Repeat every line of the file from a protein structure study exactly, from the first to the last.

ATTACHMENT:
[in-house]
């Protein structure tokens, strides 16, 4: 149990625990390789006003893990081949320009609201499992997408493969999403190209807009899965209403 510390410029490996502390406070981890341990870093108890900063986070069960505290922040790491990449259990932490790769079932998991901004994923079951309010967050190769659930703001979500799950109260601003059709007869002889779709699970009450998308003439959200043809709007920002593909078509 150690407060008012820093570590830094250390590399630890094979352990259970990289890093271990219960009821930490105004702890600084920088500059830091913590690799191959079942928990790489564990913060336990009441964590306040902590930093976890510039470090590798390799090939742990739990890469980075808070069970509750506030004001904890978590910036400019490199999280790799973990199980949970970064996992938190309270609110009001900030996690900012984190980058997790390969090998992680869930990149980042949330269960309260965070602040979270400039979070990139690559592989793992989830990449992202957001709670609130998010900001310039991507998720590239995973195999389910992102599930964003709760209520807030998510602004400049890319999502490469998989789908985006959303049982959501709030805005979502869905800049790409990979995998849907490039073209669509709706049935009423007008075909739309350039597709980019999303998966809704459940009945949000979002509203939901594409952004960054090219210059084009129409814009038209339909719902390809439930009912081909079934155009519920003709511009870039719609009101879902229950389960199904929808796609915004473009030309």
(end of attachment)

[in-house]
């Protein structure tokens, strides 16, 4: 149990625990390789006003893990081949320009609201499992997408493969999403190209807009899965209403 510390410029490996502390406070981890341990870093108890900063986070069960505290922040790491990449259990932490790769079932998991901004994923079951309010967050190769659930703001979500799950109260601003059709007869002889779709699970009450998308003439959200043809709007920002593909078509 150690407060008012820093570590830094250390590399630890094979352990259970990289890093271990219960009821930490105004702890600084920088500059830091913590690799191959079942928990790489564990913060336990009441964590306040902590930093976890510039470090590798390799090939742990739990890469980075808070069970509750506030004001904890978590910036400019490199999280790799973990199980949970970064996992938190309270609110009001900030996690900012984190980058997790390969090998992680869930990149980042949330269960309260965070602040979270400039979070990139690559592989793992989830990449992202957001709670609130998010900001310039991507998720590239995973195999389910992102599930964003709760209520807030998510602004400049890319999502490469998989789908985006959303049982959501709030805005979502869905800049790409990979995998849907490039073209669509709706049935009423007008075909739309350039597709980019999303998966809704459940009945949000979002509203939901594409952004960054090219210059084009129409814009038209339909719902390809439930009912081909079934155009519920003709511009870039719609009101879902229950389960199904929808796609915004473009030309």